Friday, July 15, 2005

An Hour a week job

The classic accusation is that pastors only work one hour a week. Ask my wife if that’s true. Most pastors work their fingers to the bone trying to do “the Lord’s work” as if we clergy have cornered the market on that particular job.

Also, every pastor wonders the same thing: Am I actually DOING anything here? And if I am how would I know?

I like to see results. Stats, baby. How much money we rake in this week? How ‘bout attendance? Is it up this week? No? Gotta work harder to get them in the door. More visits. More phone calls. Bigger, better programs. Higher community profile.

Yeah, I play that game. I’m not proud of it. But how else have we been taught to quantify success?

But maybe the deeper question is: Am I doing anything that couldn’t be done by a cadre of well-trained, well-intentioned, hard-working disciples of Jesus? Do I play this game to justify my own existence?

So what do I do all week?

I preach. But the lay-preachers here do a great job when I’m away.

I prepare and lead worship. But the deacons also do this.

I attend meetings. Lots and lots of meetings.

I visit the sick, shut-in, lonely, anyone. So do our Stephen Ministers and other members.

I represent the congregation in the community; but I usually bring a few folks with me.

I teach confirmation; but we have many teachers who are probably better at it and more qualified than I.

I find leaders and put them in leadership positions. So does our council.

So, I ask again, am I am doing anything here that anyone else couldn’t do just as well if not better than I?

But as I thumb through the church directory and scan the peoples’ faces, I think about their lives, the unexpected tragedies, their unintended graces, the shape their life together has taken as they converge each week hungry for the bread of life to be shared among people they love.

Maybe it’s my job to provide that place. I am the host at Jesus’ banquet. I make sure all are served and well-fed.

Maybe it’s my job to provide a resting place for the weary, a sanctuary from life’s pressures and sorrows.

Maybe it’s my job to pray, because people don’t have time to pray and it makes them feel better that SOMEONE is talking to God on theirs’ and the world’s behalf. Like the monastery over looking the village, people might be glad that I’m hunkered down in my prayer closet, pleading on behalf of a broken and battered world, that God might actually get INVOLVED in human affairs.

A well placed lightening bolt would be nice. Or an end to war and hunger, poverty and disease? Whad’ya say, God?

Maybe it’s my job to remind people who God is and what God wants for us.

Pastor means “shepherd.” I am a shepherd. It’s my job to love the sheep. All of them. I’m supposed to love them when they listen and I’m supposed to love them when they bite. When one runs away, I’m supposed to drop everything and run after it. The rest can find safety in the flock.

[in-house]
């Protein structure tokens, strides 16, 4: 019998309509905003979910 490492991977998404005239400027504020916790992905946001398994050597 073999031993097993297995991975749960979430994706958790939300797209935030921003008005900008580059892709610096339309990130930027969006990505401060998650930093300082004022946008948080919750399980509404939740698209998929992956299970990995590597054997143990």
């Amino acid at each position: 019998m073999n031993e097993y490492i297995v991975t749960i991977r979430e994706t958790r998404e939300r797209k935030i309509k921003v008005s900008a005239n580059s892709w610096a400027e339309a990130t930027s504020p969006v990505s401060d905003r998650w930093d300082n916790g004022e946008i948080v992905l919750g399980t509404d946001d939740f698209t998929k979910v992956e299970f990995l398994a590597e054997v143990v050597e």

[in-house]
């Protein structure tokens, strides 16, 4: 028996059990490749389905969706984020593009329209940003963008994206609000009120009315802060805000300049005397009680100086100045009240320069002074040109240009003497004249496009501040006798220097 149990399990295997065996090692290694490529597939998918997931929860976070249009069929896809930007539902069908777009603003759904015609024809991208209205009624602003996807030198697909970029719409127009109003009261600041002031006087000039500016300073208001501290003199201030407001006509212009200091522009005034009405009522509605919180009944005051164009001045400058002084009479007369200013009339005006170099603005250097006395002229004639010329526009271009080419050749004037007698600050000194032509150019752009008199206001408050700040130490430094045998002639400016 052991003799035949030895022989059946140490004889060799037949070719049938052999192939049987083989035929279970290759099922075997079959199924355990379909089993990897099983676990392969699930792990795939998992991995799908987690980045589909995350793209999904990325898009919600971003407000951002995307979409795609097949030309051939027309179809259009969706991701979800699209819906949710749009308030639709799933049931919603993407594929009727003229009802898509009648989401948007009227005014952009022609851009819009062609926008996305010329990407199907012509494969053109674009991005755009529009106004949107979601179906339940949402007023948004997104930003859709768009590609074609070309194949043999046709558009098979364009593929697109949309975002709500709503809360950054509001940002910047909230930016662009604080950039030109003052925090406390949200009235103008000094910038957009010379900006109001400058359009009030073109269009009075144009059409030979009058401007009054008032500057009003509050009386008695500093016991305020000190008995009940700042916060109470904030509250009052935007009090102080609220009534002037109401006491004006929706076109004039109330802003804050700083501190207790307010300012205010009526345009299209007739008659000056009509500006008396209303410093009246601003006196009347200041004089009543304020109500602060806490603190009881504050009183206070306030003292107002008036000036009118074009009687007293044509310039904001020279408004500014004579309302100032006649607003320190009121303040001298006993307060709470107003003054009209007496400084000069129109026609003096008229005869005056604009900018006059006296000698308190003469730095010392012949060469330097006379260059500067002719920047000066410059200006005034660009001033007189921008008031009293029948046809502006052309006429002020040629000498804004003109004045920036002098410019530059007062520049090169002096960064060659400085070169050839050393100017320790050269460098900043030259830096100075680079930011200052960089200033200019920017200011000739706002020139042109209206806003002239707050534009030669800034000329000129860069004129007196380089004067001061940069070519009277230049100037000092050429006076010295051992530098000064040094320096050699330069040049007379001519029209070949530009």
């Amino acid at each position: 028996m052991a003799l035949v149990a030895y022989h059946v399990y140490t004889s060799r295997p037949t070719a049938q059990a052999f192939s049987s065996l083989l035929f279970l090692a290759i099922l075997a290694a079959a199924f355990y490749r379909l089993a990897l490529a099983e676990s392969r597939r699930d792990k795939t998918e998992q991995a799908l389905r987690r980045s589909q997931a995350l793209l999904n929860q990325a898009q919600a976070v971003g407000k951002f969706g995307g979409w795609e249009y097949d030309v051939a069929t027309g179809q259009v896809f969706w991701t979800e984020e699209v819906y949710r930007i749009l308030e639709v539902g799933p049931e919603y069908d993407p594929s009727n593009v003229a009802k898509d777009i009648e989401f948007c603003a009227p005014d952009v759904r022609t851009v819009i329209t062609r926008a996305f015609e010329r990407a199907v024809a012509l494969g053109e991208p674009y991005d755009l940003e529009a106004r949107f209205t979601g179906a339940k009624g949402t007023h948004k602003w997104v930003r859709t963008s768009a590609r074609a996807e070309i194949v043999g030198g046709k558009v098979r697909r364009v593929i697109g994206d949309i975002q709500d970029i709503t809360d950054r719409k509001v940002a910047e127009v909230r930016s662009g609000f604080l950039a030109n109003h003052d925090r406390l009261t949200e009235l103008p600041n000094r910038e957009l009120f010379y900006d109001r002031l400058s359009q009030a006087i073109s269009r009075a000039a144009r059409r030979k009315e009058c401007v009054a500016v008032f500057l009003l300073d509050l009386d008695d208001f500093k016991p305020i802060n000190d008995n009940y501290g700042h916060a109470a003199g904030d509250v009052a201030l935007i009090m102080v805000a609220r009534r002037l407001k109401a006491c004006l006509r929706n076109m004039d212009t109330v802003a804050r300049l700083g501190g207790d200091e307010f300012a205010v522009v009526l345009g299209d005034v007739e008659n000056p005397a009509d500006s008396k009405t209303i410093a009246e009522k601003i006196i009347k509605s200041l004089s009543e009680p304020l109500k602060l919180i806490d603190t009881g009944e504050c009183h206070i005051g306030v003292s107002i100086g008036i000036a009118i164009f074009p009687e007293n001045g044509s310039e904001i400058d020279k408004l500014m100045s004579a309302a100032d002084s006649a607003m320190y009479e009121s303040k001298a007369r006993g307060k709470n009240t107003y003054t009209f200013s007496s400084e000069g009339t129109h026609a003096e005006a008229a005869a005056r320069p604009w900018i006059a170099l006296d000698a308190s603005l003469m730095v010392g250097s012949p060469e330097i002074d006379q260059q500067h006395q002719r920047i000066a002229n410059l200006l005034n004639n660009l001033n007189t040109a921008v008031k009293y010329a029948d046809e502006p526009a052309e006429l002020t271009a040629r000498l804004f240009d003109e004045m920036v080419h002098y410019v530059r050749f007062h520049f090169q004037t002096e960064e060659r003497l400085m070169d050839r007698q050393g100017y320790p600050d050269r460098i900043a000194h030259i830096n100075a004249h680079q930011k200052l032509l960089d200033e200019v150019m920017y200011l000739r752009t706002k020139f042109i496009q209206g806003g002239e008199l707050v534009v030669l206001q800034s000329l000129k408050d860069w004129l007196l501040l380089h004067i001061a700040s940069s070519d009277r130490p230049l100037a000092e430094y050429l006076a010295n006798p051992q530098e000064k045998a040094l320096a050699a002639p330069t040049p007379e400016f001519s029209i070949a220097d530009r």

The bible says that I’m supposed to “model the godly life.” At first I thought this meant that I had to be more moral than others. But now I wonder if it means I’m supposed to show forgiveness when people forget what forgiveness looks like. Maybe it means I’m supposed to show them what suffering, self-giving love looks like when peoples’ hearts grow calloused. Maybe it means I’m supposed to show them how God wants people to live as people of God.

Maybe it means I’m just supposed to stand at the front of the church and point at the cross.

That’s quite the job description, don’t you think?

But again, anyone can do that. We have a lot of people who can do it just as well and for a lot less money. It doesn’t take a master’s degree to do this job. Just a strong arm and a lot of patience.

However, these people have asked ME to do this. And for that, I am grateful.

2 comments:

Saheli said...

Wow, it's very impressive and humbling to read someone so humbly and honestly examine their life's work.

For all of your job descriptions when you self-deprecatingly point out how members of your congregation also do these things, it seems like the common denominator is that you're the only one who has to do them. The others are volunteers. They may come and go. If something happens in their family or with their work, they may withdraw their commitment. But it's your job. Kids needing to get confirmed, sick people needing soup, troubled couples needing help know they can count on you to be there even if no one else is. And that in itself probably counts for a lot.

nick said...

Great post. As a seminary student I applaud your reflection of your ministry, and feel that it is something that we need to do, as all Christians probably should, on a regular basis.

There are always people out there that may be better qualified than us, but we have committed ourselves to the service of the Lord and take both the challenges and the blessings that are part of it as part of, not only our job, but our vocation.